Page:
by Flora Hamilton, Director, Financial Services, CBI & Member of the PSR Advisory Panel

When it comes to choice in payments, we can’t approach this topic without recognising the fundamental change in consumer behaviour towards digital payments – COVID-19 has accelerated this.   

We have witnessed a huge decline in cash usage – brought about through increased demand for contactless card payments – both merchants and consumers were the driving forces behind this -  and the increased use of e-commerce by consumers to make purchases right across the piste – from grocery, to restaurant deliveries, household, clothing, etc. 

Clearly, we have witnessed the exercise of choice at play here by the consumers and their business providers and it happened very rapidly which meant that anticipated trends in payments moved in weeks rather than years. 

It is now even more important not to adopt an easy majority viewpoint and let this seismic shift dominate our future payments landscape, we must ensure that the full range of payments choice is truly enshrined in our policy development.  It is our societal duty – and this is the S of ESG within sustainable finance – that we do not leave those customers who didn’t make this digital move behind.  

I also maintain that it is vital to not only keep our cash infrastructure in place, but we need to future proof it through new innovative solutions and make it fit-for-purpose so that its users remain fully included and enabled to participate in our economy.
But choice of payment method alone is not enough – we need to build trust and confidence in all our payments systems.   Consumers need to know that they can access cash and then be able to use it and equally those users of digital solutions such as a digital wallet must have confidence that their money has the same level of protection as with a bank account.   And very importantly users need to see and understand the value of that payment service – will it help me budget better, save more and reduce fraud and other risks.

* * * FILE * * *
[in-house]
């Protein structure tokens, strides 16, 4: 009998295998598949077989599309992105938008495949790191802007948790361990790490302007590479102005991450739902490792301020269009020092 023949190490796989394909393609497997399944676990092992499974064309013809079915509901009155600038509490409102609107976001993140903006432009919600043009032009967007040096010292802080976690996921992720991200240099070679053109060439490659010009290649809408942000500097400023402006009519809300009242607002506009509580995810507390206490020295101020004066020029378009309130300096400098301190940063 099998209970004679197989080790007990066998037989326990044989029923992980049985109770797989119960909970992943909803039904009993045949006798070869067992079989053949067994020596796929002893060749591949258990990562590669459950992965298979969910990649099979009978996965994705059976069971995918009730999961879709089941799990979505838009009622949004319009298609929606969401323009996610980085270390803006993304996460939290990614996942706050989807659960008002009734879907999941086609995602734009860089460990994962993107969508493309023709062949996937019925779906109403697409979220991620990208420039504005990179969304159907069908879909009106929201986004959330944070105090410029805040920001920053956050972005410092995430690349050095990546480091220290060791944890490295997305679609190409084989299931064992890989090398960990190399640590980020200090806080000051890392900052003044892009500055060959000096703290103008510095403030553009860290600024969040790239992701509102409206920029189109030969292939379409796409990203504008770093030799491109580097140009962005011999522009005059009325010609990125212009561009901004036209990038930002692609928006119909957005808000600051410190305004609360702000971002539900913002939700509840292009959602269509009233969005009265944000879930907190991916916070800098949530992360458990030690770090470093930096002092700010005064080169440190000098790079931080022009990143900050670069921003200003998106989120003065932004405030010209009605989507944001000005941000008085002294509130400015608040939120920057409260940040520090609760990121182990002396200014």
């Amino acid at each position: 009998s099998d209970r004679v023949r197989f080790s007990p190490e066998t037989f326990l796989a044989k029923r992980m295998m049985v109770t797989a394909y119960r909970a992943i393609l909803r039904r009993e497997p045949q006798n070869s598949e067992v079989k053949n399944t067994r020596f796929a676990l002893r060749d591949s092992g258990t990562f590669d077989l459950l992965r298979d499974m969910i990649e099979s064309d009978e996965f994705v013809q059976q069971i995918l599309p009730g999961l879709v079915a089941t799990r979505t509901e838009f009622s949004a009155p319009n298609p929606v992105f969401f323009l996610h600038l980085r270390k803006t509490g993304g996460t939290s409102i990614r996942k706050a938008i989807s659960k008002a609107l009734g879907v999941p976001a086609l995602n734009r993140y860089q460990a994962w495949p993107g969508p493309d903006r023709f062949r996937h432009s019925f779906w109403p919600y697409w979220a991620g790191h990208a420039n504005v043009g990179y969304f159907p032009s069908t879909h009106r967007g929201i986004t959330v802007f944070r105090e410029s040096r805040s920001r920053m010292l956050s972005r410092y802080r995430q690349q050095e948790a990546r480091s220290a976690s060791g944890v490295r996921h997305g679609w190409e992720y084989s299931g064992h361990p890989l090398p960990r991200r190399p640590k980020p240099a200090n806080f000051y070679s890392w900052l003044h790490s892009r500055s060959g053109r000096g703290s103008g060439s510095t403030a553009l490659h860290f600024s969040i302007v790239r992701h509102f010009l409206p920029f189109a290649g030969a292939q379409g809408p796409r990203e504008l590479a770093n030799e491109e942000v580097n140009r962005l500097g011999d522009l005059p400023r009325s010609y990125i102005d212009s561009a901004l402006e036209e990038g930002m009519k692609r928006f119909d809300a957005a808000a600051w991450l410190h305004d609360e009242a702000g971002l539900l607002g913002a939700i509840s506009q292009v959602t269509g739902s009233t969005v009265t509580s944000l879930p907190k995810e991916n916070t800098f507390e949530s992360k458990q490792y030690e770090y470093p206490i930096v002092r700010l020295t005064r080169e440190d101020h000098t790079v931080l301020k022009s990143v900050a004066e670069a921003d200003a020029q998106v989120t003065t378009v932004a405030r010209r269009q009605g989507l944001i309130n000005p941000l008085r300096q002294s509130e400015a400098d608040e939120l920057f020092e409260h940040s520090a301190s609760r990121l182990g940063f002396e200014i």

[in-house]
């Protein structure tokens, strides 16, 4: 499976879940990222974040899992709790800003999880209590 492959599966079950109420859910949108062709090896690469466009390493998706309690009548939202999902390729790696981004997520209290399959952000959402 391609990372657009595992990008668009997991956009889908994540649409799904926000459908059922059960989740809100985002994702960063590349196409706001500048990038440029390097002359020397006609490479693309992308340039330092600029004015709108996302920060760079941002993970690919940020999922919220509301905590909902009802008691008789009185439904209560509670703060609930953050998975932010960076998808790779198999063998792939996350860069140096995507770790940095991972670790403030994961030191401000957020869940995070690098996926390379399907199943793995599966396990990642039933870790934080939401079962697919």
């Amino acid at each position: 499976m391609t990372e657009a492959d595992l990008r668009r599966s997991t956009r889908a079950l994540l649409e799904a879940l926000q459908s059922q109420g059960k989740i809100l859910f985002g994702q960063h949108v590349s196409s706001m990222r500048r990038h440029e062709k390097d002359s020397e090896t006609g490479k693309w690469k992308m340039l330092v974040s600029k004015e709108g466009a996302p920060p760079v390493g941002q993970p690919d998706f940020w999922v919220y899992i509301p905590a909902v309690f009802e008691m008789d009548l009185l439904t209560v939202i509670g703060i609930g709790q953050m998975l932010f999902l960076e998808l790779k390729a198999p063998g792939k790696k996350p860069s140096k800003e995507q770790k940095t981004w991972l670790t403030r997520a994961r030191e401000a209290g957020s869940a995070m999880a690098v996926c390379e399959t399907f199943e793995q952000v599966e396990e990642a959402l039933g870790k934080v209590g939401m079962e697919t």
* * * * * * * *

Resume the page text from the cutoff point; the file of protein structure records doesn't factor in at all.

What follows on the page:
When it comes to business, the SME user needs to have confidence that they can pay and collect funds with ease, speed and protection across their domestic and international supply chains. And it is even more important that they have the confidence to embrace new innovative solutions that our world-leading fintech sector is developing to help them in turn digitise their business operations for improved productivity.   

We cannot talk about trust and confidence without acknowledging the challenge that fraud presents us with every nano-second of every day.    The fraudsters are sadly also highly innovative and it is a constant cat-and-mouse game for the financial services providers, the regulators and government battling against them.  Therefore it is vital that our government looks to bring in a national Digital ID programme which puts protection as its core objective. Consumers and businesses need to be confident to fully embrace the benefits of improved competition and innovation that the digitisation of our economy is offering them.   Equally, there is little point in building a gigabit digital infrastructure across the UK if the protection architecture is not developed in tandem. 

Competition and innovation are critical but without trust and confidence they are powerless to deliver change at scale.   All users need to know that it is safe to experiment with new digital products and services to manage their finances. 

Regardless of how we view this, it is clear that better outcomes for all customers have to the overarching driver for our regulatory framework. 

It is so great that we are now in a period of real debate about the UK’s payments landscape and fintech strategy.   As we leave the EU, we have this opportunity to ensure that our payments landscape is truly embracing innovation to ensure the best outcomes for all users – consumers, charities, SMEs and large organisations.  

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